Keyboard and mouse: Any kind will do. Lots of gimmicks out there. The nicest ones now are cordless and optical, and may have ergonomic shapes and connect with USB, but any kind works. Many of my clients and students have keyboards with Internet keys on them and very few even use them.

Optional parts:

Telephone Modem: All are 56K, the largest size available. Brands vary but not really important to the casual user. New computers do not have them anymore. If you plan to use your computer for faxing, you must have a 56K telephone modem which is not the same as a broadband modem. You can add a USB external for under $20.

Cable/DSL Modem: With the increase of Internet connections with broadband, this is a necessary item. You can buy it or rent it from the ISP or have it included when you buy a system. I have seen a few systems with them built in. We may see some integrated into the motherboard soon. As of 2008, most providers now supply the modem as a part of your service.

Network card (NIC): Used for cable modem and DSL high speed Internet access and connecting 2 or more computers together. Included on almost all new computers today. Don't leave the store without it. If you don't want it today, you will soon.

Monitor: Opt for a large LCD if possible. Only adds a few bucks to the purchase and worth the cost. Glass CRTs are really history in 2008. They still work but the cost of LCDs is so low and such space savers it is the only way to go. I now have 22 inch LCDs at home and at work.

Printer: My personal preference is any HP model. I have owned many brands and compared all the brands owned by my clients and the HP has them all beat. The cartridges last longer, don't dry up and their printers are workhorses. The color quality is better also. ( I Don't care what Canon says. I ran the same photo on multiple printer brands and the HP beat them all) Just don't expect service from any of them- it stinks!

2008 update. I now have Brother printers at home and work & very happy with them. They have individual color cartidges. I was having trouble with the USB connection on my older HP. The brother's work fine. But they have had a few issues that our HPs never have. BTW DO NOT USE OFF BRAND OR REFILL CARTRIDGES. Besides voiding the warranty, they can & do mess up the printer.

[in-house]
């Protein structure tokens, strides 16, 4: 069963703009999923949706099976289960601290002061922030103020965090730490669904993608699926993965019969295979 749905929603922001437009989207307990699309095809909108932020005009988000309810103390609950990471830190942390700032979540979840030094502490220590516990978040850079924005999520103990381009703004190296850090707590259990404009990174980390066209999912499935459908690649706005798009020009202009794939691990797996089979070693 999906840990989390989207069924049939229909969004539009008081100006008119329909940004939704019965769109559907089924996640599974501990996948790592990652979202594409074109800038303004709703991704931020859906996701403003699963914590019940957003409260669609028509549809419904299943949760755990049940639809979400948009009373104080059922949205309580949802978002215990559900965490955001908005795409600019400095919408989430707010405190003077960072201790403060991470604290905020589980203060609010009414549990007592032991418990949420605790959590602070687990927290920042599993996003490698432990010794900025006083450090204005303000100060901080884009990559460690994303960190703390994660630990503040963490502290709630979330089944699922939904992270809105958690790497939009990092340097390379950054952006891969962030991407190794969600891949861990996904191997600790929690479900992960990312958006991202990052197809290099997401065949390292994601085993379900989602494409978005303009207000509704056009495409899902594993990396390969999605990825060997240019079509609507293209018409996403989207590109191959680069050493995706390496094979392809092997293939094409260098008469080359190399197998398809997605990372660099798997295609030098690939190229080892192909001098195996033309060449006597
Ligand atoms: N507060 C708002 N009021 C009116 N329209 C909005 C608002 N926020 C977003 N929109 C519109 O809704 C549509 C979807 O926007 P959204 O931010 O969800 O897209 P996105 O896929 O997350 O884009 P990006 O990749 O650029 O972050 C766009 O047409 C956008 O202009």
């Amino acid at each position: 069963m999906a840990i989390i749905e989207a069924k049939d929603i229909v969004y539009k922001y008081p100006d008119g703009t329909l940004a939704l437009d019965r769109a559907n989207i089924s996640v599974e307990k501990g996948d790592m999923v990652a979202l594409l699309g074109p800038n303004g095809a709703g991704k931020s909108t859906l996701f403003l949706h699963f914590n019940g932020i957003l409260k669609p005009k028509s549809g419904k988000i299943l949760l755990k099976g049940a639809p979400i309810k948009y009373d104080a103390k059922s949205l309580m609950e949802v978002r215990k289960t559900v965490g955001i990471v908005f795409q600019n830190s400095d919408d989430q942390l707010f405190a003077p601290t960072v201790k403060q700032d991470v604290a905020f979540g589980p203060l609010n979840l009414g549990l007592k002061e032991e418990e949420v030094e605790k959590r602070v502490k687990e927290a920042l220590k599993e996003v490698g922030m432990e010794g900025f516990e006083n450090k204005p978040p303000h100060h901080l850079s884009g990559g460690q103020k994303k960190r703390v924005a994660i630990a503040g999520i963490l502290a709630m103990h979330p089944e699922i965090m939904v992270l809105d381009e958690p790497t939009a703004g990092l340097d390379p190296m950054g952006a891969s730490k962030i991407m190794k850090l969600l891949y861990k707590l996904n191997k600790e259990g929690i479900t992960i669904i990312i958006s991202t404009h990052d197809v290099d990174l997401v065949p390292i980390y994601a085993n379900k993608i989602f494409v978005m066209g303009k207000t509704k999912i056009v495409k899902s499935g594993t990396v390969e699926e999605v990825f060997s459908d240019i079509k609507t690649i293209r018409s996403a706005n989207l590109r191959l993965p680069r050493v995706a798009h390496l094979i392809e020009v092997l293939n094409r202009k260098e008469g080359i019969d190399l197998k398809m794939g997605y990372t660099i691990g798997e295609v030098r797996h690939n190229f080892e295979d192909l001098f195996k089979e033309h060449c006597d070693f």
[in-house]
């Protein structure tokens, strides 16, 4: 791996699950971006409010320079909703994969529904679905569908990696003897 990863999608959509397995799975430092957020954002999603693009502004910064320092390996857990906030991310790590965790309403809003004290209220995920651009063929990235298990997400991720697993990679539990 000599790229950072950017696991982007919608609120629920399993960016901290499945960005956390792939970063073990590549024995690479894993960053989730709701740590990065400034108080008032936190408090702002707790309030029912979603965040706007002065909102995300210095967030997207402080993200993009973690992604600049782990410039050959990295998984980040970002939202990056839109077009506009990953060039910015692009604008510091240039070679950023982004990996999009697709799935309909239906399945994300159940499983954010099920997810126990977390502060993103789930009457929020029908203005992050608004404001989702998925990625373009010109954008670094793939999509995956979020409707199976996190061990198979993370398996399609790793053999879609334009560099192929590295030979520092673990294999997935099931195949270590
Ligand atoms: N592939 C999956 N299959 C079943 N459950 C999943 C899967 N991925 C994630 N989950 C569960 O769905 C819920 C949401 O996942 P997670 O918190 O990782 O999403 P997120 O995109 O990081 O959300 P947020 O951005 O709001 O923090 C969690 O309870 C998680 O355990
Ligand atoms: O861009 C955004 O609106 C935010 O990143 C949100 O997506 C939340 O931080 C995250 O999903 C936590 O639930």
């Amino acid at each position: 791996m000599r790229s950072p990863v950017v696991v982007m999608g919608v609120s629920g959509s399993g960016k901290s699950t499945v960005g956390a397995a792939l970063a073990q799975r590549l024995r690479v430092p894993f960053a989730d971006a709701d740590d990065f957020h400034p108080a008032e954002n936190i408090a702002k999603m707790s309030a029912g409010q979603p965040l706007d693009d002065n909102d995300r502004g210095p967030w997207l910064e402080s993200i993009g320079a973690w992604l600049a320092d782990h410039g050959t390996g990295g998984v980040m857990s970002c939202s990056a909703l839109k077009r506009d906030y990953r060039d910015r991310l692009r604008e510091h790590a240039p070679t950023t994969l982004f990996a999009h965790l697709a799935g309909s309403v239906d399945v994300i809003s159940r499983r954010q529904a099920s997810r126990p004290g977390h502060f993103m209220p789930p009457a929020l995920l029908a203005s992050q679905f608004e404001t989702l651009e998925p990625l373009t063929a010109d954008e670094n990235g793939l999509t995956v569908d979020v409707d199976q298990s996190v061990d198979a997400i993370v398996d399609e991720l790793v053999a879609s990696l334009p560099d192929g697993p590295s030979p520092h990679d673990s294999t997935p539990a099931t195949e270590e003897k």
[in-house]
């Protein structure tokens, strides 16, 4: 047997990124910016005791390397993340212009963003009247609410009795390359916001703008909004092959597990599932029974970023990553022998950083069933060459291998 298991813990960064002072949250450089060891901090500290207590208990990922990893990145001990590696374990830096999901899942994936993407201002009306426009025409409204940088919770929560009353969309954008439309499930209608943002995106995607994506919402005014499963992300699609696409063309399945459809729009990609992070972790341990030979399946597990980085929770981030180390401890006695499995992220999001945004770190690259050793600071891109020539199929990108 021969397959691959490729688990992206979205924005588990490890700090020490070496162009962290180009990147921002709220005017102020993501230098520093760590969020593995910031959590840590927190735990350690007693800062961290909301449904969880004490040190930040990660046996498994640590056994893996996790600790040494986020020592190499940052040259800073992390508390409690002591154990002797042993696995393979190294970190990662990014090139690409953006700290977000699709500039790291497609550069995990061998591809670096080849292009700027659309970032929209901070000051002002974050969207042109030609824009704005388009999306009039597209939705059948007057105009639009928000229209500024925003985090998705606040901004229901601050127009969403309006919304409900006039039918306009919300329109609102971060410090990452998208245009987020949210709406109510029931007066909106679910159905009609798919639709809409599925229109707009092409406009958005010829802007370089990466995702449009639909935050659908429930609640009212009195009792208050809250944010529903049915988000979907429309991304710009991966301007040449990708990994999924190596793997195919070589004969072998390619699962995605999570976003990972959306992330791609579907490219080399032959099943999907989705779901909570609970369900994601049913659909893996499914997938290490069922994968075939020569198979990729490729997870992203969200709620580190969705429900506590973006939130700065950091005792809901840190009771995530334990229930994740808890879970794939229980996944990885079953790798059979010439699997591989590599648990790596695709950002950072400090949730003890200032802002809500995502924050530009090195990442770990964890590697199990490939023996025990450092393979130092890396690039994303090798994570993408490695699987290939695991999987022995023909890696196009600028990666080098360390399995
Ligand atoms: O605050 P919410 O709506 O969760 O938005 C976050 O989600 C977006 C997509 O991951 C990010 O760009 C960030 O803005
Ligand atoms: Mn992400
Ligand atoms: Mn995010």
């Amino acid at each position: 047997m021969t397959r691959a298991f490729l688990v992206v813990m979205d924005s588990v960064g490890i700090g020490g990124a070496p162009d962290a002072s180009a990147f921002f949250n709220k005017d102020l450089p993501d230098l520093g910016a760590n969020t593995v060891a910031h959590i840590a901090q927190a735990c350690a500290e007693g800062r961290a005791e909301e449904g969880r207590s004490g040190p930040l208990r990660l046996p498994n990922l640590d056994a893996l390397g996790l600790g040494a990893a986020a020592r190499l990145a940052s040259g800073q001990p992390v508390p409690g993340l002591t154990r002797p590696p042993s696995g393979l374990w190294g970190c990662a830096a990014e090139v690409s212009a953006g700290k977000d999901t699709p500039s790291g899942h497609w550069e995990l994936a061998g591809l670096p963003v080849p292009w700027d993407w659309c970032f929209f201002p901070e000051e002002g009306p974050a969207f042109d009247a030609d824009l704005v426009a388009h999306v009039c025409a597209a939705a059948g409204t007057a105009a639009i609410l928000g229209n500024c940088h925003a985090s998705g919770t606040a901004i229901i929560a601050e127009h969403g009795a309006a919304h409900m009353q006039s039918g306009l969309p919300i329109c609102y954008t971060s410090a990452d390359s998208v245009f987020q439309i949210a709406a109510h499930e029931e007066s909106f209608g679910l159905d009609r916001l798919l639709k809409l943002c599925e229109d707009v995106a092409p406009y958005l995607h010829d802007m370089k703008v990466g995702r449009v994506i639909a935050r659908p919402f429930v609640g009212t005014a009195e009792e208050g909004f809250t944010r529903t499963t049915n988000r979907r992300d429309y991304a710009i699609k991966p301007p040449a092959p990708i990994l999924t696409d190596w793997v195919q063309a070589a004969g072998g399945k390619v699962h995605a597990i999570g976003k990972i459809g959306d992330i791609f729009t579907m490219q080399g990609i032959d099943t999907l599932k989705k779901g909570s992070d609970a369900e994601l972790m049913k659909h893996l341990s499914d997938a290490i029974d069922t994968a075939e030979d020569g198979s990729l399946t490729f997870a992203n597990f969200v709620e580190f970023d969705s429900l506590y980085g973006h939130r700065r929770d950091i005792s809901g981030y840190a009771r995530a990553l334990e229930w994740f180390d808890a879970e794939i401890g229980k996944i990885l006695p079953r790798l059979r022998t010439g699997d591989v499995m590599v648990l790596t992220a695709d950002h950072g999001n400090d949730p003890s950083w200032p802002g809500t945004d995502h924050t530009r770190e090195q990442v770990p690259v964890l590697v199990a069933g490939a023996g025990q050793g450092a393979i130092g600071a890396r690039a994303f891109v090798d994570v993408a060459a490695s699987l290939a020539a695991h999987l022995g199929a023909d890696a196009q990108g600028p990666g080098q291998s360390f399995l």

You can get a USB connection or wireless. USB is more relaible. All new computers have USB. Some new technology now involves Firewire and Bluetooth for even faster and/or wireless connections. Look for these innovations as time passes. Most printers today have network connections and can be used on any computer in your network.

All-In-One: I USED to say: "This group of machines combine a fax, printer, scanner and copier all in one machine.

BTW our Brother scanners lose the 1/4 inch at the edges. HPs scan to the edge.

Scanner: You can get a scanner as part of an all in one as noted above or get a stand alone flatbed if you have space for it. New ones have nice features for scanning to PDF and scanning negatives, etc.

Cameras: There are 2 basic types of digital cameras today. A small one that sits on your monitor for video chat and the portable camera that you take photos with and transfer the photos into your computer. For the monitor type, any kind will do. For the portable ones, I have a lot of comments. The advantage of all digital cameras is the ability to view the shots immediately and delete undesirable ones and reshoot them if possible. See the comments above on my Panasonic under Other Drives. Most laptops, tablets and smart phones now have cameras built in.

Most cameras today use a memory card to store pictures. Shop price to get the features you need.

If you have any questions, feel free to E-Mail me using the link below.